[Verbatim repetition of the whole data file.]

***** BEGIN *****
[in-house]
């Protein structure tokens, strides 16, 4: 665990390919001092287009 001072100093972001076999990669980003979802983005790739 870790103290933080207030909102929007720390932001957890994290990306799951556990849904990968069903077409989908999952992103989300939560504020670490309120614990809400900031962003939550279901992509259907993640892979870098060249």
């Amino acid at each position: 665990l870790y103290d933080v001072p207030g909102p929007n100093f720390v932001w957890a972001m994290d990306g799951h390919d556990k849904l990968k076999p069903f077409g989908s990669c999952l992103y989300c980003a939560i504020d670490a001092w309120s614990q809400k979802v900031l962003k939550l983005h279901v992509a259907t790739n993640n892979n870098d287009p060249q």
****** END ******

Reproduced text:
[in-house]
């Protein structure tokens, strides 16, 4: 665990390919001092287009 001072100093972001076999990669980003979802983005790739 870790103290933080207030909102929007720390932001957890994290990306799951556990849904990968069903077409989908999952992103989300939560504020670490309120614990809400900031962003939550279901992509259907993640892979870098060249």
């Amino acid at each position: 665990l870790y103290d933080v001072p207030g909102p929007n100093f720390v932001w957890a972001m994290d990306g799951h390919d556990k849904l990968k076999p069903f077409g989908s990669c999952l992103y989300c980003a939560i504020d670490a001092w309120s614990q809400k979802v900031l962003k939550l983005h279901v992509a259907t790739n993640n892979n870098d287009p060249q």